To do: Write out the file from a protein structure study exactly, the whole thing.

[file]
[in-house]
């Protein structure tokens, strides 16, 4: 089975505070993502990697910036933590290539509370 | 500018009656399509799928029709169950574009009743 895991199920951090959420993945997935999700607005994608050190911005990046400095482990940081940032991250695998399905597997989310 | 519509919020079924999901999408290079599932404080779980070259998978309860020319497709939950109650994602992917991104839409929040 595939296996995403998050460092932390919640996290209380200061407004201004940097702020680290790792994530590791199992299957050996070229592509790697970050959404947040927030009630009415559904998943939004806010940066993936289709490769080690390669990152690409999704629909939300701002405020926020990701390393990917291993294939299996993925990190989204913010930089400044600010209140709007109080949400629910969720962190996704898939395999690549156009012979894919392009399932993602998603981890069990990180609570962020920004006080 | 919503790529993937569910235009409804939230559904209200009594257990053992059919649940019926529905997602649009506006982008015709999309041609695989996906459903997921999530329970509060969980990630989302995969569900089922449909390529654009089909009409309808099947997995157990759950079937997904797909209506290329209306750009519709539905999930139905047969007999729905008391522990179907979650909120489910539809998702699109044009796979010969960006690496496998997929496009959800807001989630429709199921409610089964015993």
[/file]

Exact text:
[in-house]
């Protein structure tokens, strides 16, 4: 089975505070993502990697910036933590290539509370 | 500018009656399509799928029709169950574009009743 895991199920951090959420993945997935999700607005994608050190911005990046400095482990940081940032991250695998399905597997989310 | 519509919020079924999901999408290079599932404080779980070259998978309860020319497709939950109650994602992917991104839409929040 595939296996995403998050460092932390919640996290209380200061407004201004940097702020680290790792994530590791199992299957050996070229592509790697970050959404947040927030009630009415559904998943939004806010940066993936289709490769080690390669990152690409999704629909939300701002405020926020990701390393990917291993294939299996993925990190989204913010930089400044600010209140709007109080949400629910969720962190996704898939395999690549156009012979894919392009399932993602998603981890069990990180609570962020920004006080 | 919503790529993937569910235009409804939230559904209200009594257990053992059919649940019926529905997602649009506006982008015709999309041609695989996906459903997921999530329970509060969980990630989302995969569900089922449909390529654009089909009409309808099947997995157990759950079937997904797909209506290329209306750009519709539905999930139905047969007999729905008391522990179907979650909120489910539809998702699109044009796979010969960006690496496998997929496009959800807001989630429709199921409610089964015993």